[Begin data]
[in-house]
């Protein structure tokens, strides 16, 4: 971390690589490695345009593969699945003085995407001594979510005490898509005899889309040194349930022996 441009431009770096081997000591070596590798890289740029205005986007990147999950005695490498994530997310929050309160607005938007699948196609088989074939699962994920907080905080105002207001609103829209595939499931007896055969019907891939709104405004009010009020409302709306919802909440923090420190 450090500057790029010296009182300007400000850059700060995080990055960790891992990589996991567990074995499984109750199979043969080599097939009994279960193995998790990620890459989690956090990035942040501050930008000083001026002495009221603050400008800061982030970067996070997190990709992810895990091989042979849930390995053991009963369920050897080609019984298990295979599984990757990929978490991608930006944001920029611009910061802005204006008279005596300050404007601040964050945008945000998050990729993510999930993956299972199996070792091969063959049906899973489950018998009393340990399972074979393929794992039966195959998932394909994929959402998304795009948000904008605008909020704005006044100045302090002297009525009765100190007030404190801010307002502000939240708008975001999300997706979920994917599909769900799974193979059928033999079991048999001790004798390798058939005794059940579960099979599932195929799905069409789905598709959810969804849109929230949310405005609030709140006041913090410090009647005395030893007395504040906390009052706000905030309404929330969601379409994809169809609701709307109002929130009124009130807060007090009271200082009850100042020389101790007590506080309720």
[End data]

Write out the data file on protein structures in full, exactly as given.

[in-house]
């Protein structure tokens, strides 16, 4: 971390690589490695345009593969699945003085995407001594979510005490898509005899889309040194349930022996 441009431009770096081997000591070596590798890289740029205005986007990147999950005695490498994530997310929050309160607005938007699948196609088989074939699962994920907080905080105002207001609103829209595939499931007896055969019907891939709104405004009010009020409302709306919802909440923090420190 450090500057790029010296009182300007400000850059700060995080990055960790891992990589996991567990074995499984109750199979043969080599097939009994279960193995998790990620890459989690956090990035942040501050930008000083001026002495009221603050400008800061982030970067996070997190990709992810895990091989042979849930390995053991009963369920050897080609019984298990295979599984990757990929978490991608930006944001920029611009910061802005204006008279005596300050404007601040964050945008945000998050990729993510999930993956299972199996070792091969063959049906899973489950018998009393340990399972074979393929794992039966195959998932394909994929959402998304795009948000904008605008909020704005006044100045302090002297009525009765100190007030404190801010307002502000939240708008975001999300997706979920994917599909769900799974193979059928033999079991048999001790004798390798058939005794059940579960099979599932195929799905069409789905598709959810969804849109929230949310405005609030709140006041913090410090009647005395030893007395504040906390009052706000905030309404929330969601379409994809169809609701709307109002929130009124009130807060007090009271200082009850100042020389101790007590506080309720």